It is possible that A. J. Clark and his son were among those soldiers assigned to harass the Union engineers trying to construct that battery, since “sharpshooters were sent to annoy the workmen.”  However, as Rowland & Howell write, “The fighting was mainly between the land batteries and gunboats” (315).  Nonetheless, it is important to note that if Grant had succeeded in taking Fort Pemberton, Vicksburg would have fallen before the battle had begun!  Finally, on April 4th, confederate infantry forces at Fort Pemberton attacked the Union forces attempting to construct the battery and forced the Union to withdraw from the area.  The fort was never taken.

Eventually, Moore’s brigade was ordered back to Vicksburg to help with defenses.  The Mississippi 35th was assigned to an area just south of the Great Redoubt, where they dug trenches and erected a barricade as well as parapets for defense.  It is here that A. J. Clark spent his last days, perhaps anxiously awaiting the day the Union would attack.

Union forces arrived at Vicksburg on May 18, 1863.  By this point, Pemberton had lost the bulk of his army, many of which were killed at Champion Hill and Big Black River Bridge just a few days earlier.  Pemberton had roughly 30,000 troops to defend a perimeter over 6 miles long outside of the town of Vicksburg.  Grant had over 77,000 Union troops surrounding the city.  Late in the evening of May 18th, just before midnight, Grant ordered his artillery to open fire on the Confederate lines.  On May 19th, Grant ordered a massive assault against the Confederate lines. The Union assault on Moore’s brigade was furious, with constant artillery shelling and enemy fire upon the Confederate parapets.  It was here, during the May 19th assault on Confederate lines that Allen J. Clark was mortally wounded.  Eventually, the bombardment ceases early on the morning of May 21st.  But it was too late for A. J. Clark.  He died of his wounds on May 21st, 1863, still in the Confederate trenches just south of the Great Redoubt.

It is said that the shelling and Union gunfire upon the Confederate lines was so fierce that over 2,000 artillery shells from those few days were found in the area of Moore’s Brigade alone.  General Moore report of the event to General Pemberton on May 21st read as follows:    

SIR: I have the honor to report the following casualties in my command during the day: Killed, 6; wounded, 12.  

I had four guns disabled by the enemy's artillery, viz: One 18-pounder; one James, rifled; one Napoleon, 12-pounder, and one Parrott, 10-pounder. I hope to be able to have the two first mentioned and, perhaps, the Napoleon gun in working order by to-morrow morning. 

The enemy's fire has been exceedingly galling during the day; in some instances their shots passed entirely through the parapets, killing and wounding men on the inside. They have been able to concentrate the fire of three batteries, at widely distant points, on the same work. One of the most important works on my line has been without a gun in working condition since about 10.30 a.m.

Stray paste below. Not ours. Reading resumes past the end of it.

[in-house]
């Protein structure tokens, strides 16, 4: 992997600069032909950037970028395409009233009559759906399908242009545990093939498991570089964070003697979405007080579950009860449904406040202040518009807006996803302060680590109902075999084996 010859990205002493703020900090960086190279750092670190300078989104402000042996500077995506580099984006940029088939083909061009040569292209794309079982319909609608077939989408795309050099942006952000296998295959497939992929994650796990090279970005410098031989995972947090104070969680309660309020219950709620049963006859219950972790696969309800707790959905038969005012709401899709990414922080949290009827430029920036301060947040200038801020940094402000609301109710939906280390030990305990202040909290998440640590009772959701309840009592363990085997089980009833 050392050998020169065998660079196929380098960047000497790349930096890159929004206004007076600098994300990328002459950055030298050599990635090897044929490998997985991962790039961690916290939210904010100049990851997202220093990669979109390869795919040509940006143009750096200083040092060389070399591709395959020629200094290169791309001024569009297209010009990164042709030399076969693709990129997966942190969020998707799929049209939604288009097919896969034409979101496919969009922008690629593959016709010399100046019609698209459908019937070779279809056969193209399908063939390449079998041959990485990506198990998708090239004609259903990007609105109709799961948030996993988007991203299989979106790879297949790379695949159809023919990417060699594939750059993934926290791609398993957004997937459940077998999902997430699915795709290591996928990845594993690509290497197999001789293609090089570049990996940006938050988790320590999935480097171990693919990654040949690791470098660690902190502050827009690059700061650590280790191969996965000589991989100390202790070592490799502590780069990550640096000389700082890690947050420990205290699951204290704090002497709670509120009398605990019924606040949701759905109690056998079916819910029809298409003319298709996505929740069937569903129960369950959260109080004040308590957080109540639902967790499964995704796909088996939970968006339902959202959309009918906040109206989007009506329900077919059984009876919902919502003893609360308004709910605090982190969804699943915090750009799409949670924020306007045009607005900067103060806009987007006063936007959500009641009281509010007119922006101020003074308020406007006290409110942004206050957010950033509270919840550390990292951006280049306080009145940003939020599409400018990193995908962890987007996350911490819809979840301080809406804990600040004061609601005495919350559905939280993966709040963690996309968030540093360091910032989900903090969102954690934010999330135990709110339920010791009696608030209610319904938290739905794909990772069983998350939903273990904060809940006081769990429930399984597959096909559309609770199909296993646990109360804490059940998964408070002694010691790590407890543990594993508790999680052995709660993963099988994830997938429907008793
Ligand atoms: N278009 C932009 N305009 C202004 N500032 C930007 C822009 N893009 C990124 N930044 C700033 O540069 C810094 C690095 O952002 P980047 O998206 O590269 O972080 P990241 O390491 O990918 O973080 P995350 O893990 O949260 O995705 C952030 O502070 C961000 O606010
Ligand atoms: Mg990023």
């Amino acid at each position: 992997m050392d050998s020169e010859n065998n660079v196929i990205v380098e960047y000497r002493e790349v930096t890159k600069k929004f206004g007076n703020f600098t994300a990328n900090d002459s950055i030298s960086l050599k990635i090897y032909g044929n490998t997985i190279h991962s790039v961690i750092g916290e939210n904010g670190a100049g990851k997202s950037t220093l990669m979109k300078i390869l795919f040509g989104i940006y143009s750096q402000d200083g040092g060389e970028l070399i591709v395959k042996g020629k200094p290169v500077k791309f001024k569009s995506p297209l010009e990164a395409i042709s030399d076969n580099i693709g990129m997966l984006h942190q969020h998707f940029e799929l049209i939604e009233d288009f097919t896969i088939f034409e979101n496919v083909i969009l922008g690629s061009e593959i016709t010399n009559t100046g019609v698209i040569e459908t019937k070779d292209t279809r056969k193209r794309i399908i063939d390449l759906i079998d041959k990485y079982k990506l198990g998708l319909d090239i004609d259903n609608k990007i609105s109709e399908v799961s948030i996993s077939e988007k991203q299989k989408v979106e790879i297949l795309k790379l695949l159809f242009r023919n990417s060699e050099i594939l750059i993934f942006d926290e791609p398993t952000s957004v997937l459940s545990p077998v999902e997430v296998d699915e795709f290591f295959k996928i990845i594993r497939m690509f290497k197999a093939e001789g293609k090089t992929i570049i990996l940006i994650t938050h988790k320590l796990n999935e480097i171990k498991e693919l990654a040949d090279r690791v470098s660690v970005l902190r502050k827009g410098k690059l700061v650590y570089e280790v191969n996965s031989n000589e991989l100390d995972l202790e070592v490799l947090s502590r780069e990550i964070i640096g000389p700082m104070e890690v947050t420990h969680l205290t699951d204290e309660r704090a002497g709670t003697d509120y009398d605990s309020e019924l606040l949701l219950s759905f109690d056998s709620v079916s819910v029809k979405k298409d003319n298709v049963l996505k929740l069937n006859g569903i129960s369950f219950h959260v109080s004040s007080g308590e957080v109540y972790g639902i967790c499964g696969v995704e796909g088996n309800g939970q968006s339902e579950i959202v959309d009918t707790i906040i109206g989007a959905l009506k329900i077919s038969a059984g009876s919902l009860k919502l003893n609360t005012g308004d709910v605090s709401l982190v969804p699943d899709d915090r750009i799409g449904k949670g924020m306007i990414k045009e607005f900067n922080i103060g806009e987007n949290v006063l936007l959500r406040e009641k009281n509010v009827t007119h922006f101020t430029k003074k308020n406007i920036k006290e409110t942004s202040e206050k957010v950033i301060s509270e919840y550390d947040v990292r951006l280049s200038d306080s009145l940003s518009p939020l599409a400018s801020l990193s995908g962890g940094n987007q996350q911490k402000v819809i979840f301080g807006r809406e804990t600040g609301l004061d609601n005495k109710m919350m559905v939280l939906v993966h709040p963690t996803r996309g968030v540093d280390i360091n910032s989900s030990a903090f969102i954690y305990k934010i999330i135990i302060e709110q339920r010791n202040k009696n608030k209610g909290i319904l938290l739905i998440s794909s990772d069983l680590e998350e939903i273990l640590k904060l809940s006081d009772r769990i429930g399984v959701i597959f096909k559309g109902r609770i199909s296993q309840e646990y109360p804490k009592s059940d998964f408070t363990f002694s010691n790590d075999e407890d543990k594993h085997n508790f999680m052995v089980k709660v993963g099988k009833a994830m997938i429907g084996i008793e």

The enemy has indicated no design of assaulting in my front during the day. Yesterday troops were massed and moved forward a short distance, but seemed deterred by a few well-directed shots. I fear the move has been deferred indefinitely.

Very respectfully, 

As stated above, Private Allen Clark was among the six soldiers killed during that first Union assault at Vicksburg.  According to his Civil War service records, A. J. Clark was mortally wounded on May 19th and died in the trenches two days later on May 21st.  A. J. Clark’s son, Erasmus David Harrison Clark, was also wounded.  He survived the war and died in 1924. 

As a final note, the first captain of the 35th’s Company E, Captain H. M. Walsh, was also killed at Vicksburg.  He died on June 4, 1863.  Walsh was A. J. Clark’s primary commander.

So ends the brief history of Allen J. Clark’s involvement with Mississippi’s 35th Infantry Regiment, C. S. A.


[1] Dunbar Rowland, with supplemental information by H. Grady Howell, Jr.  Military History of Mississippi 1803-1898 (Madison, Mississippi:  Chickasaw Bayou Press, 2003), p. 313.



1.     Dunbar Rowland, with supplemental information by H. Grady Howell, Jr.  Military History of Mississippi 1803-1898 Including a Listing of All Known Mississippi Confederate Military Units (Madison, Mississippi:  Chickasaw Bayou Press, 2003).

2.     http://www.civilwar.org,  especially their "Battlefields" section, for the Battle of Corinth, MS, Second Battle of Corinth with map, the Battle of Iuka with map, and the Battle of Davis' Bridge with map.




A. J. Clark was in 35 Miss. Inf., Co. E. He entered as a
Private and left as a Private.


Images from


A. J. Clark became a 2nd Corporal on
6 Jan 1863.


A. J. Clark was a 2nd Corporal from Jan 6 1863 until
1 May 1863 when he was again a Private.




Son of A. J. Clark

This is the folder cover for the record cards of
Erasmus David Harrison Clark, son of A. J. Clark.

See his record at


His parole paper is also there.


List of Soldiers of the 35th Mississippi Infantry Regiment Killed in Vicksburg Campaign 1862-1863
(A 3-page pdf file with soldiers listed by name, by company, and by date of death.)